Utah Stories

Utah’s Intermountain Farmers Association

Find everything from fig jam, jewelry, bees and chicks to fertilizer for your garden at IFA.



Which came first, the chicken or the egg? In the Intermountain Farmers Association history, the egg came first.

Photos courtesy of IFA

Launched in 1923 as a business cooperative to boost local economies, the Utah Poultry Producers Association achieved success by quickly establishing egg receiving plants in key Utah locations. Recognizing market growth in other commercial territories, the organization expanded operations and created an egg distribution network that included shipping tens of thousands of eggs by rail to locations such as Los Angeles and New York City. Even more brilliant than their shipping logistics was their “Milk White” egg marketing strategy.

“At the time, the brown egg was the most common,” notes IFA Marketing VP Brad Camp, but the co-op succeeded in persuading American consumers that they wanted the egg produced by Utah’s White Leghorns.

WWII, however, disrupted the co-op’s supply chain. “A lot of our eggs went to the war effort,” Brad recounts, and with the shift in the post-war economy, the co-op lost big city markets. Regrouping, the co-op responded by determining how they could best serve the local ag community. They started supplying feed to all Utah’s ag producers and identifying other products that their customers needed and wanted.

That trend continued through the mid-20th Century, and in 1960, the Utah Poultry & Farmers Cooperative reorganized and became the Intermountain Farmers Association. The new moniker best represented the scope of products, such as feed, fertilizer and farm supplies that the co-op offered. As they have evolved, IFA management also has focused on providing members professional agricultural advice, as well as sharing expertise with non-member store customers.

“Our brand promise is ‘Helping to grow the things you love,’” Brad asserts. “That can be helping ag producers grow food to feed the community, or helping an individual grow the best tomato.”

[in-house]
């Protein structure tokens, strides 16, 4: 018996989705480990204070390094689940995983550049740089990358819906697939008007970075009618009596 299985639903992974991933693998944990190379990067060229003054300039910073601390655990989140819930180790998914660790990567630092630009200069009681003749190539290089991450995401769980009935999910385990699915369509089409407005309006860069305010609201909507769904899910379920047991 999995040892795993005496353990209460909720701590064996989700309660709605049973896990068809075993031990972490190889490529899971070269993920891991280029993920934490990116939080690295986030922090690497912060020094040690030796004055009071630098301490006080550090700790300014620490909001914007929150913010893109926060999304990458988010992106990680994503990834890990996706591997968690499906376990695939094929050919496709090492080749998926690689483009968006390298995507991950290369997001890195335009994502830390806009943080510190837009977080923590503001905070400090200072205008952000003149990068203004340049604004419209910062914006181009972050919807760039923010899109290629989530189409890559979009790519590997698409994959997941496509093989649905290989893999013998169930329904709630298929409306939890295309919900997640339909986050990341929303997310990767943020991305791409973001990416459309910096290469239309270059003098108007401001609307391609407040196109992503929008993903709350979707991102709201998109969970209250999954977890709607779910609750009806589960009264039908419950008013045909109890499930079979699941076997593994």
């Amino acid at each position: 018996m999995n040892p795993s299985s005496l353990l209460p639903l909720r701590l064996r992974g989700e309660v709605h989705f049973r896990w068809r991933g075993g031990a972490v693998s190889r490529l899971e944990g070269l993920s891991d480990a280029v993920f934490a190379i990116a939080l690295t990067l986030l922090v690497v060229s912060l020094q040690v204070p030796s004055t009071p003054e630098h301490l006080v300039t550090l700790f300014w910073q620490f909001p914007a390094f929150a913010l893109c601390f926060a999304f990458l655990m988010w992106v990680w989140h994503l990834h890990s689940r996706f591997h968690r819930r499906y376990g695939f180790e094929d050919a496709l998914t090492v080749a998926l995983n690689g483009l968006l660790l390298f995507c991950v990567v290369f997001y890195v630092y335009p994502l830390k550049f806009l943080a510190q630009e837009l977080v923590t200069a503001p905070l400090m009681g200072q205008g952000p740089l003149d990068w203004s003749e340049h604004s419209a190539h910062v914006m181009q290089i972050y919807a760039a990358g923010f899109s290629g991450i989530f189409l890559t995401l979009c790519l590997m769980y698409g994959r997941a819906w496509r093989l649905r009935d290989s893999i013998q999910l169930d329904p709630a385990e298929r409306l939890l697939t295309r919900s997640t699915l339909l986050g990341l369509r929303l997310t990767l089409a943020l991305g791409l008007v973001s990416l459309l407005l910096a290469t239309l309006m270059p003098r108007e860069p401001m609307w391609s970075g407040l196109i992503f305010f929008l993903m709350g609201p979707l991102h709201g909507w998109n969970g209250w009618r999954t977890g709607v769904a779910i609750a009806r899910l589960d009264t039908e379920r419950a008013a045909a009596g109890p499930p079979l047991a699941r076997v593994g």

For example, certified crop advisors will work with ranchers or farmers to create customized fertilizer applications, or the city homeowner wanting the perfect urban lawn can follow IFA’s 4 Step Fertilizer Program which uses IFA-produced lawn care products specially formulated for Intermountain West soil. Members and customers both benefit from IFA’s quality products, expertise and customer service.

IFA has been quick to recognize changing agricultural needs as development continues to reshape the Wasatch Front landscape. Marketing coordinator Rebekah Oman points out that employees at IFA stores provide urban customers support on their back-to-basics journey, offering advice on gardening, raising chickens or beekeeping.

And the IFA sells much more than feed and fertilizer. Shopping in the Salt Lake City’s store, you can find children’s clothing and toys, barbecue sauce and fig jam, jewelry and skincare products, along with bat houses and pet accessories. Country music provides the backdrop as good-natured employees ask how they can help.

Intermountain Farmers Association shipped thousands of Utah eggs across the country by rail.

“We never want to lose our level of personal service,” Brad says. Personal service, quality products, expert advice, as well as responding to an ever-changing economic climate have made the IFA one of the country’s most successful and long-standing co-ops. 

Salt Lake’s IFA Country Store location is 1147 W 2100 S. Open Monday – Sat, 8 am to 7 pm

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